HomePublicationsNewsletter ArchiveVolume 26Issue 25First Circuit Hears Oral Arguments in Wire Act Litigation While DOJ Extends Prosecution Forbearance Period

The First Circuit Court of Appeals heard oral arguments in the Wire Act litigation dispute on Thursday, June 18, 2020.  The case involves a 2018 Opinion from the Department of Justice (“DOJ”) indicating that the Wire Act’s prohibitions extend to all forms of wagering and are not simply applicable to sports wagering.  In issuing this Opinion, the DOJ expressly rescinded a prior 2011 opinion which had limited the application of the Wire Act to only sports wagering.   The 3-judge panel hearing the case consisted of Judge Torruella, Judge Lynch, and Judge Kayatta.  Both the DOJ and the New Hampshire Lottery Commission were allocated 16-minute arguments to the panel. 

The DOJ opened the arguments.  It argued that the 2018 Opinion did not open and the DOJ currently does not have any position as to whether the Opinion applies to State Lotteries and therefore there is no credible threat of prosecution and the challenge is not ripe for determination.  The DOJ also argued that the Opinion was not a final agency opinion and therefore judicial review is not appropriate.  Judge Torruella began the questioning by asking whether the DOJ’s position was that there is no possibility of prosecution at any time in the future?  The DOJ indicated that in the future the DOJ may determine that the conduct may be illegal, but it has not done so and there is no credible threat of prosecution right now, which is the determinative question.  The judge asked whether the Opinion reflected a change in interpretation and when that was confirmed by the DOJ, he asked why that wouldn’t lead to judicial review?  Judge Lynch next questioned the DOJ, wanting to know whether the issue was ripe because the guidance from the DOJ indicating they would not prosecute state lotteries only occurred after New Hampshire brought the lawsuit?  While the DOJ argued that the case was still not ripe because the DOJ had not taken any public position about prosecution of state lotteries, Judge Lynch pushed whether the DOJ’s position was because it was sufficiently vague under the Opinion there was no threat of prosecution?  Judge Lynch noted that there had been considerable reliance upon the previous 2011 Opinion resulting in spending hundreds of millions of dollars in investment that was put in jeopardy due to the 2018 Opinion.  Judge Kayatta followed with additional questions, noting that part of the reason for the 2018 Opinion was to precipitate judicial review of the interpretation and that it did not distinguish between state lotteries and other operators.  He also questioned whether the fact that the DOJ can change its opinion about the potential illegality of the state lotteries at any time and the state would only get a 90-day forbearance period from that time make this a ripe issue?  The DOJ indicated that while true, that still doesn’t create a credible threat of prosecution.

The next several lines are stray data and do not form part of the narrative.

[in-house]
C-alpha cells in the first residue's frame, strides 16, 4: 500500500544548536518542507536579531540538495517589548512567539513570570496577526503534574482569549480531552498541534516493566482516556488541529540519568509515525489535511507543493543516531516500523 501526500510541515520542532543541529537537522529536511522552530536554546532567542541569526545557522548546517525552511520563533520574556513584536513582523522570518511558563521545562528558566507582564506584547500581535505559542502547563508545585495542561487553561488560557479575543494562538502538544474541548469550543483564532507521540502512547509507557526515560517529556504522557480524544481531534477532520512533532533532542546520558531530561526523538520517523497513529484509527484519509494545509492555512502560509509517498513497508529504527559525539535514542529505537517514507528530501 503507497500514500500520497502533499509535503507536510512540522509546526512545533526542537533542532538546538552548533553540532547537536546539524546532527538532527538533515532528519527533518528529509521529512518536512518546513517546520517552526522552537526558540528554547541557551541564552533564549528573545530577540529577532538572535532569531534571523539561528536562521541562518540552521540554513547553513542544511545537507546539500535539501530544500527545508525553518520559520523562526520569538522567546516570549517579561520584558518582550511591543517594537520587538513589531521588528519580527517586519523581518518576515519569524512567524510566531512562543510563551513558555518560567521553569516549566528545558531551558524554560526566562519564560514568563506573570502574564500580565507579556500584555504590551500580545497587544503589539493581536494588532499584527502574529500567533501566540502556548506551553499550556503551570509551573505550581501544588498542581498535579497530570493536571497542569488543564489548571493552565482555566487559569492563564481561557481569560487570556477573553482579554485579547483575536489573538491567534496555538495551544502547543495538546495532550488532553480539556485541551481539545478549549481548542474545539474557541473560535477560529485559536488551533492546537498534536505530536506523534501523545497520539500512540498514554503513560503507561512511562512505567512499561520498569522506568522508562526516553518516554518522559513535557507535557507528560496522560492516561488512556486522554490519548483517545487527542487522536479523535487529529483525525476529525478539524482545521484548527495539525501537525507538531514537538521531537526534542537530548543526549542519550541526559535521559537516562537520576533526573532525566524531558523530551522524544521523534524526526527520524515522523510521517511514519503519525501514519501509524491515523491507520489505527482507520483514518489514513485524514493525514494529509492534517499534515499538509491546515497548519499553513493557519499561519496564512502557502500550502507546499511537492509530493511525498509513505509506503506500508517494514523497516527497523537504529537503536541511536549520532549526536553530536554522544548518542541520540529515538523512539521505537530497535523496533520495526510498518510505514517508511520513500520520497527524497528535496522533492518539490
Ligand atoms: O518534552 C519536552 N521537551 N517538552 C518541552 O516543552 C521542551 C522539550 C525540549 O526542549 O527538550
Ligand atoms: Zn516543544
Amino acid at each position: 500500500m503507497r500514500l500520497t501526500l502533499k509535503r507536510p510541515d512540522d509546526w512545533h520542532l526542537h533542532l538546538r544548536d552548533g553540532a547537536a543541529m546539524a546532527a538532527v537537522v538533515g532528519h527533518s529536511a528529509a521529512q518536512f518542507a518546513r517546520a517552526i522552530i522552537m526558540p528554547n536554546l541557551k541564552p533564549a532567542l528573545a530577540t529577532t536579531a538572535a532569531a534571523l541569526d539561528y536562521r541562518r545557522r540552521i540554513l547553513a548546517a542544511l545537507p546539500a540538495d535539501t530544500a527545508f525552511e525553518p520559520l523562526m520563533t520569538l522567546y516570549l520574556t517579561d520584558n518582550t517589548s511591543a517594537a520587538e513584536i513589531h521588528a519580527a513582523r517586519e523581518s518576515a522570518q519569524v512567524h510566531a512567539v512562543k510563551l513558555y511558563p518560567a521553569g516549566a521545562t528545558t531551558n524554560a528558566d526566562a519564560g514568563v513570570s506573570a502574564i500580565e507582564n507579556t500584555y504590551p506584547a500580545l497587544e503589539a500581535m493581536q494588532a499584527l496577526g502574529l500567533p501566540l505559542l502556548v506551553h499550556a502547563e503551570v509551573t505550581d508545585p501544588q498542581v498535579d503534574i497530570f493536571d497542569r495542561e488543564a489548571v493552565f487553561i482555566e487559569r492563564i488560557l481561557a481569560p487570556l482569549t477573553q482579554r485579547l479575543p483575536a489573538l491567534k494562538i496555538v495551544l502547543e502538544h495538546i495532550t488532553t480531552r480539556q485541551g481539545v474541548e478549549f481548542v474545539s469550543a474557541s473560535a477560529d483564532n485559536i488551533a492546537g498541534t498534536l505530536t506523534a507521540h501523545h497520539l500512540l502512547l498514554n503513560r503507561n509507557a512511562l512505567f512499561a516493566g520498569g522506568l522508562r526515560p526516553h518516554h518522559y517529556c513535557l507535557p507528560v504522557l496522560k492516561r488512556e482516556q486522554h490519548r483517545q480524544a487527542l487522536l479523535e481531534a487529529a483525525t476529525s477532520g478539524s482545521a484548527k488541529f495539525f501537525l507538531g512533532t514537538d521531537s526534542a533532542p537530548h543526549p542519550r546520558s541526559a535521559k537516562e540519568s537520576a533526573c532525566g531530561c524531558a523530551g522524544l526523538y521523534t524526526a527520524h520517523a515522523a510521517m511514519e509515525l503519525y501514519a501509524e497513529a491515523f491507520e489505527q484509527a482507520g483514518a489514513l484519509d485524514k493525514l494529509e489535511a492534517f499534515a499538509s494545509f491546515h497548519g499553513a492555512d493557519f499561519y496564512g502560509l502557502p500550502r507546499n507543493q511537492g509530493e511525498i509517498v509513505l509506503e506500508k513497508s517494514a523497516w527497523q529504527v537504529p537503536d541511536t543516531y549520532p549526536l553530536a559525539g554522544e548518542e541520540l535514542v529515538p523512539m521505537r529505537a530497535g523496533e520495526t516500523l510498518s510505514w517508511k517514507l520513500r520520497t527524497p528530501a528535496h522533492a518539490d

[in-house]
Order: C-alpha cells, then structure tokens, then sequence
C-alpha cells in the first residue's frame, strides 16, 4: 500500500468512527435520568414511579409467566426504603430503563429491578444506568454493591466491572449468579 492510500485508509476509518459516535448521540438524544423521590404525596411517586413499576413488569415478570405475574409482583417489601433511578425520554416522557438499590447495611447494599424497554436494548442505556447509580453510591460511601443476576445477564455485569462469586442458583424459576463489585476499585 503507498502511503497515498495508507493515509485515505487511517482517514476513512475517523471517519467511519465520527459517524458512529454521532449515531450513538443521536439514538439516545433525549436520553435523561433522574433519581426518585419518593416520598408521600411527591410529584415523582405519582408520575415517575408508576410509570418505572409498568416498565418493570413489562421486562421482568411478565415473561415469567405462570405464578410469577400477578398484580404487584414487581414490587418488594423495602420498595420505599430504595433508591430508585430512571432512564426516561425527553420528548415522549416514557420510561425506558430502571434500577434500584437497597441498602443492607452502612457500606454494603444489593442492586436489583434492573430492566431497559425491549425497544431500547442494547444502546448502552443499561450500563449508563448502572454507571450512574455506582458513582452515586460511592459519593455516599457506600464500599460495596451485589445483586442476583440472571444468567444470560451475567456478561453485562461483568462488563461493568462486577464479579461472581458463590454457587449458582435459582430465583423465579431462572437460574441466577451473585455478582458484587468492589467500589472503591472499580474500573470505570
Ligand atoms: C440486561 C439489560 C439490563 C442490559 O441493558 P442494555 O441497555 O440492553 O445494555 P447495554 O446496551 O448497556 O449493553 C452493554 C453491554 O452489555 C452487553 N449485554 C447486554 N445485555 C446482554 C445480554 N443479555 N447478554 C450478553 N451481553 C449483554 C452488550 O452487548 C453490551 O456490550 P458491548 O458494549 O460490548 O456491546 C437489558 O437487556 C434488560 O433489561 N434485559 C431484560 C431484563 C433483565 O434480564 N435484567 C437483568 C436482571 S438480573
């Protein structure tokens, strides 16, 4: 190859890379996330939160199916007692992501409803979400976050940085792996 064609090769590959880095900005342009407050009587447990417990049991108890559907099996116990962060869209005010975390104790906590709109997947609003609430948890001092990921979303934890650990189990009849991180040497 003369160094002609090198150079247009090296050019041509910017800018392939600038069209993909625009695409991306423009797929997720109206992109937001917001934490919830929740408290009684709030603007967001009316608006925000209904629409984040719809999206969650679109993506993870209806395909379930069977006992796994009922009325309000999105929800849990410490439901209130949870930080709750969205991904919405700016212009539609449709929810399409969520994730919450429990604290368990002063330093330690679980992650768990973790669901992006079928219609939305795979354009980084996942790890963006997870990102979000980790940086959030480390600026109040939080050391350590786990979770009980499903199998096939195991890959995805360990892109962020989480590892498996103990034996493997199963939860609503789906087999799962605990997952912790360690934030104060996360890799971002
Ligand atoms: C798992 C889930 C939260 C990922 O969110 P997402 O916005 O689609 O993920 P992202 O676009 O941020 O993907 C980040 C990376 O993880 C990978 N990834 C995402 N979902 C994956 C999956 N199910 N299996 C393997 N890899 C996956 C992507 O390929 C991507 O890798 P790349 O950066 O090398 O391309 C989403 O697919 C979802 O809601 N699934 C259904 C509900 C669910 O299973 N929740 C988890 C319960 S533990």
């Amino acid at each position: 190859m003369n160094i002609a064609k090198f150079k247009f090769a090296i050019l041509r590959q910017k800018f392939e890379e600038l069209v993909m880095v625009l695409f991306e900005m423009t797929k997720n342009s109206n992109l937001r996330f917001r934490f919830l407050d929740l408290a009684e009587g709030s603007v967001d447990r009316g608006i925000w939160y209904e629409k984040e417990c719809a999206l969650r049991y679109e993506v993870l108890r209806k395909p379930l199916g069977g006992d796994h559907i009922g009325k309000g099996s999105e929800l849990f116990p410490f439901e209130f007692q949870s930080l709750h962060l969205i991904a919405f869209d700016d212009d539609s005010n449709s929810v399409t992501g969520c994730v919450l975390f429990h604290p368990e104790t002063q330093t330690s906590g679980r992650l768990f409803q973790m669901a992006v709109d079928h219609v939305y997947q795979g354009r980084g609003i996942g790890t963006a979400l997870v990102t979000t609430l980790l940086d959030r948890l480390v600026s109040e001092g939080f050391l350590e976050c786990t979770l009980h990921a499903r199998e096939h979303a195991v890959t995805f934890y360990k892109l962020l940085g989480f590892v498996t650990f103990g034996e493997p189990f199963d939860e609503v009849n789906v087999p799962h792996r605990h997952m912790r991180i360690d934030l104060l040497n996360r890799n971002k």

The New Hampshire lottery presented its case next.  It argued that the lotteries generate millions of dollars for public uses and the 2018 Opinion puts these revenue streams at risk and reverses the 2011 Opinion and restores a pre-2011 DOJ opinion that the Wire Act prohibits state lotteries from using interstate transmission and criminalizes the current online lottery operations.  Judge Torruella asked if New Hampshire understood the DOJ position to provide an indefinite moratorium?  New Hampshire responded that no, it was an act of prosecutorial discretion but at any time the DOJ could reverse, and the state would only have 90 days to cease.  Judge Lynch noted that the relief requested was not limited to New Hampshire and requested a judicial interpretation that would void the 2018 Opinion as to not just state lotteries but all online operators.  He asked whether that request was a cause for concern?  New Hampshire responded that it is not a concern, because the issue is not related only to state lotteries but the broader question of whether the Wire Act is limited solely to sports betting.  Judge Lynch asked if a state changed its lottery operations and moved into sports wagering, would state lotteries still be exempt?  New Hampshire indicated that the 10thamendment would still prevent the DOJ from prohibiting the state from offering this form of wagering.  Judge Kayatta asked about the legislative history specifically regarding comments and asked whether language from previous drafting and punctuation would have made the issue clearer if the draft language had not been deleted?  New Hampshire conceded that it would do so, but even without the deletions, the Wire Act as drafted accomplishes the goal of preventing criminal enterprise from engaging in illegal sports betting and does not need to be read more broadly.   

A decision is expected from the appellate panel later this summer or in the fall.

In a related note, prior to the oral arguments, on June 11, 2020 the Deputy Attorney General issued a memorandum to all U.S. Attorneys extending the grace period on the implementation and prosecution of cases pursuant to the 2018 Opinion.  The memo can be found here in its entirety.  The memo directed the U.S. Attorneys not to apply the Wire Act to any non-sports related betting or wagering until December 1, 2020.  It also directed that any Wire Act charges brought by U.S. Attorneys must first be approved by the DOJ’s Criminal Division Organized Crime and Gang Section.  The extension is the fourth extension ordered by the DOJ relating to the new 2018 Wire Act Opinion.

 

 

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